What’s So Great About Constantine?

What’s So Great About Constantine? December 7, 2018


If you listen to any Bible Scholar or Christian teacher long enough and you’ll no doubt hear something – good or bad – about Constantine.


Some think he was God’s gift to the Church – because he helped to end persecution against Christians and gave Christianity legitimacy in the Roman Empire.


Others doubt the sincerity of his conversion experience – because the Jesus in his vision only showed up to bless his battle plans and helped him to kill lots of those who opposed the Roman Empire. [And that doesn’t sound like the Jesus we see in the Gospels].


Still others say that Constantine introduced hierarchy into the Church, giving more prominence to the Bishop, and later to the Pastor after the Reformation.


And, still others add that Constantine also merged the Church with the power of the State and entangled Christianity with Empire.


I agree with all but the first group of people.


What’s more, I also think that Constantine’s influence on the Christian Church was tragic and un-Christlike. He took the Nazarene Movement away from humility, love and service to all, and made it about power structures, hierarchy and the fear-based control of others.


Unfortunately, one of the primary ways that Constantine accomplished this dark shift in Christianity was by overseeing the Canonization of Scriptures which were then used to determine who was “in” and who was “out”.

Soon after this is when the church started persecuting Herself. [Ironically, since many embraced Constantine for helping to end Roman persecution of the Church, but then very quickly the Church was doing all the persecuting of Christians, leaving the Romans more free time to oppress the other trouble-makers].

As my friend, Mike Schellman noted:

“Before Constantine, Christians made judgments about the legitimacy of certain writings. After Constantine, writings made judgments about certain kinds of Christians. That is not to say that certain outsiders were once insiders – but rather that no group [previously] had the authority of the state backing up its claim on the truth.”

This is the key. In the years prior to Constantine’s suspicious “conversion” to Christianity, Christians disagreed about all sorts of things. But, there was a balance of power where no one group had any authority to condemn any other group. Nor is there much indication that they wanted to do so. Remember, all Christians were equally persecuted by the State. So, even if I might disagree with a brother or a sister about the nature of Christ, or the atonement – or even about which of Paul’s epistles were legitimate – at the end of the day we were all in the same family of God. The persecution they faced was blind to any particular doctrines. That meant that most Christians were also a bit blind about it, too.

Now, it’s sadly true that establishing power structures within the Body of Christ was something that had already started to formulate prior to Constantine’s influence. But, once he arrived on the scene, it became another useful tactic to re-fashion Christianity into a club that – along with a single definition of Orthodoxy – could be used to beat people into submission.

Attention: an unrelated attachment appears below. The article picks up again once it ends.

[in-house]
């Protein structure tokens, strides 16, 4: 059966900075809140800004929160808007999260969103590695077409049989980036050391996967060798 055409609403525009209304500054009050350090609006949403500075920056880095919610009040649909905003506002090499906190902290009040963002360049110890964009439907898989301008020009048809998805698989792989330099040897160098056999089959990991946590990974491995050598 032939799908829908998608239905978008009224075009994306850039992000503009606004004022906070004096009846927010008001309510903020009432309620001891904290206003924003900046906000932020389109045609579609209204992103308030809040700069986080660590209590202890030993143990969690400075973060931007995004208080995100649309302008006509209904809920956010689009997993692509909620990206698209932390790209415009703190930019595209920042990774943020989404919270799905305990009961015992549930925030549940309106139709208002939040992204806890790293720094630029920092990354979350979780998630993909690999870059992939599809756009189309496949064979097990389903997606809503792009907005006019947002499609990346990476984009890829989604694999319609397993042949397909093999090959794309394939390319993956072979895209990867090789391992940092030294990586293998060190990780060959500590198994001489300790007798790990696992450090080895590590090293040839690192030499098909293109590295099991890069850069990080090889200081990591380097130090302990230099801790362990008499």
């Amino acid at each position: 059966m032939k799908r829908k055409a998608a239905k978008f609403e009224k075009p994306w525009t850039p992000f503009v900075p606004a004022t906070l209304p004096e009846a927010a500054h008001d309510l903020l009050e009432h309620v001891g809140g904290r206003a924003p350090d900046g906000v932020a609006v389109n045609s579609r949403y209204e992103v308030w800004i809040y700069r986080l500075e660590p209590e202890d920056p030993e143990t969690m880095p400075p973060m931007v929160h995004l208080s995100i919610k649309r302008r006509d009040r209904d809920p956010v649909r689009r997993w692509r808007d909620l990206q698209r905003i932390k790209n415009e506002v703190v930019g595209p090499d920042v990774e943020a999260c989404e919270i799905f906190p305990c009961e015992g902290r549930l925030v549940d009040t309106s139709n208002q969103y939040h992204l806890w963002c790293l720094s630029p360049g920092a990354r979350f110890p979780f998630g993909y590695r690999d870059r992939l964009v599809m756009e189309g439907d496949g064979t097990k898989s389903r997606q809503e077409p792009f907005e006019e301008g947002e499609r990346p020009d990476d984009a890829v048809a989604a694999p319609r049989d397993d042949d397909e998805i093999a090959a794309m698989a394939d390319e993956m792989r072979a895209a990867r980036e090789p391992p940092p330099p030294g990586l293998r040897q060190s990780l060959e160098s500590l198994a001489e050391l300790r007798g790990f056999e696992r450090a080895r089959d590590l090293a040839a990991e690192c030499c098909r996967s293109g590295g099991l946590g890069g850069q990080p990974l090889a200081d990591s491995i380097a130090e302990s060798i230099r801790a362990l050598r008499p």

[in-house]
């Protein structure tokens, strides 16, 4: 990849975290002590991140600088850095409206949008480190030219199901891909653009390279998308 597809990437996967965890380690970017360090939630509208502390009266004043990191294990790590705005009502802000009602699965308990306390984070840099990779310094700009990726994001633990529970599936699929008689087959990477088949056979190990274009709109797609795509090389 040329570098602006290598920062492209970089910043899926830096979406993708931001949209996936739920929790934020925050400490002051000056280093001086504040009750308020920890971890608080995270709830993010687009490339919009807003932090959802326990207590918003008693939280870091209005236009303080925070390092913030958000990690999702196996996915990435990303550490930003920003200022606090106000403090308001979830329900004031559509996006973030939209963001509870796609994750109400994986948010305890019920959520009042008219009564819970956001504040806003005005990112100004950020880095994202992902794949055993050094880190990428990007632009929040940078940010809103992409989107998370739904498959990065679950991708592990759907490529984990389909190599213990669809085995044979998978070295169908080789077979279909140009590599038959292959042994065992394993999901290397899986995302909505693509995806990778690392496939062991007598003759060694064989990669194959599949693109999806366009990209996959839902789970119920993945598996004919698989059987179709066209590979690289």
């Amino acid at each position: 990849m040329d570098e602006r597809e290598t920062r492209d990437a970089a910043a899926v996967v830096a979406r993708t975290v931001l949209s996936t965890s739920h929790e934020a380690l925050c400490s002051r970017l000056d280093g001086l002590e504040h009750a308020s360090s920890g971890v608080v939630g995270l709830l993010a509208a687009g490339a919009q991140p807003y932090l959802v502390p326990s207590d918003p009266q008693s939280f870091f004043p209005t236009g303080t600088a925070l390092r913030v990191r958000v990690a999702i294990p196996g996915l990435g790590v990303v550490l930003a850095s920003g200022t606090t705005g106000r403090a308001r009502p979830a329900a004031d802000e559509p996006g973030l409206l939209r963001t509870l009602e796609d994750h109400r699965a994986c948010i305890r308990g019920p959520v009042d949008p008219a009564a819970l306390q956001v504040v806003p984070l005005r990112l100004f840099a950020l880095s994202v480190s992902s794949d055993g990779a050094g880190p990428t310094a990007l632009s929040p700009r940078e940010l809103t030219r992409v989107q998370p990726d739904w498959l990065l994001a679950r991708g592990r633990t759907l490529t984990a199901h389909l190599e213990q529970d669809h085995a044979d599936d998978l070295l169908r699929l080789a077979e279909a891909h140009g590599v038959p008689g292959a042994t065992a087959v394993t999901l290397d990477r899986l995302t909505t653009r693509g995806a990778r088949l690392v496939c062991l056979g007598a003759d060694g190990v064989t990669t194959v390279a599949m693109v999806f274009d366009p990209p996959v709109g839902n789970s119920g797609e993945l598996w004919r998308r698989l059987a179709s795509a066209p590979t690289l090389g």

Under Constantine, Christianity became more about exercising power over others, whereas previously it had been more about acting in humility and love to exercise a quiet form of “power under” others.

Once the Christian Church had power – the power of the Sword which had previously rested in the hands of the State – She lost Her true power – the kind that comes from sincere love, genuine compassion and the miracle of a transformed life.

Orthodoxy quickly overshadowed Orthopraxy as the standard for determining who was – and who was not – a Christian. Prior to Constantine, a Christian was defined as someone who put the teachings of Jesus into practice in their daily life. That’s Orthopraxy. But after Constantine’s influence, a Christian was defined by what someone believed, and whether or not they agreed with the doctrines of the “true” Church. That’s Orthodoxy.

For my money, I’d rather go back to a version of Christianity that is more focused on being Christlike, than on determining who is right and who is wrong about theology.

One version is a lot closer to what Jesus set in motion. The other smells a bit too much like something a Pagan Emperor might dream up the night before a big, bloody battle against the enemies of the Empire.

Give me Jesus.


LISTEN to a 2 part debate between myself and Christian Historian Al Baker called “What’s Go Great About Constantine?”

Part 1

Part 2


Keith Giles was formerly a licensed and ordained minister who walked away from organized church 11 years ago, to start a home fellowship that gave away 100% of the offering to the poor in the community. 

His new book “Jesus Unbound: Liberating the Word of God from the Bible”, is available now on Amazon and features a Foreword by author Brian Zahnd.

He is also the author of the Amazon best-seller, “Jesus Untangled: Crucifying Our Politics To Pledge Allegiance To The Lamb” with a Foreword by Greg Boyd.

Keith also co-hosts the Heretic Happy Hour Podcast on iTunes and Podbean. He and his wife live in Meridian, Idaho, awaiting their next adventure.

BONUS: Want to unlock exclusive content including blog articles, short stories, music, podcasts, videos and more? Visit my Patreon page.